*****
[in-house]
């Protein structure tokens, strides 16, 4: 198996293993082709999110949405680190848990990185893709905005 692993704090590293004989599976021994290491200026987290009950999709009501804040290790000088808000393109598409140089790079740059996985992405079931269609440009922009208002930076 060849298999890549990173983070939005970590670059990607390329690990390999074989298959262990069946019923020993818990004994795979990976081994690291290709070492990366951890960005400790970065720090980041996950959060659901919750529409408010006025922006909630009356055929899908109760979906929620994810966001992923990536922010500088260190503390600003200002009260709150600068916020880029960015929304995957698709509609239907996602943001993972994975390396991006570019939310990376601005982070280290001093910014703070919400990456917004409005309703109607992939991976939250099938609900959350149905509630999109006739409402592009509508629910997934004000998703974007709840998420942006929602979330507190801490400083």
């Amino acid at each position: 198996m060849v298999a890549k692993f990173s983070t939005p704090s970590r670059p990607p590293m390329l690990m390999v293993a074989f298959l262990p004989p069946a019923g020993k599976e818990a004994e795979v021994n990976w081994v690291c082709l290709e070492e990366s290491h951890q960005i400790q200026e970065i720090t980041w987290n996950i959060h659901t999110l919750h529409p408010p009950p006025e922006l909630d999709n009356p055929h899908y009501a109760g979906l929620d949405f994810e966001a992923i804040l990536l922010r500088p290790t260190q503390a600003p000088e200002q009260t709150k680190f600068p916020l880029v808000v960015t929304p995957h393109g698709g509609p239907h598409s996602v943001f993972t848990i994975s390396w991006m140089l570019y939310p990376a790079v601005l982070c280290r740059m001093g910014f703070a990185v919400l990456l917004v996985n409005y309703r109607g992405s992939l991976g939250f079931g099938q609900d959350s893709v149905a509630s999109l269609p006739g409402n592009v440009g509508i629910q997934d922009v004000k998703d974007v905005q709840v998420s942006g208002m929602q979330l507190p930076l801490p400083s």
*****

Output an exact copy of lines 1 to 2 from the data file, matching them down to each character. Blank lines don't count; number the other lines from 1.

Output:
[in-house]
């Protein structure tokens, strides 16, 4: 198996293993082709999110949405680190848990990185893709905005 692993704090590293004989599976021994290491200026987290009950999709009501804040290790000088808000393109598409140089790079740059996985992405079931269609440009922009208002930076 060849298999890549990173983070939005970590670059990607390329690990390999074989298959262990069946019923020993818990004994795979990976081994690291290709070492990366951890960005400790970065720090980041996950959060659901919750529409408010006025922006909630009356055929899908109760979906929620994810966001992923990536922010500088260190503390600003200002009260709150600068916020880029960015929304995957698709509609239907996602943001993972994975390396991006570019939310990376601005982070280290001093910014703070919400990456917004409005309703109607992939991976939250099938609900959350149905509630999109006739409402592009509508629910997934004000998703974007709840998420942006929602979330507190801490400083």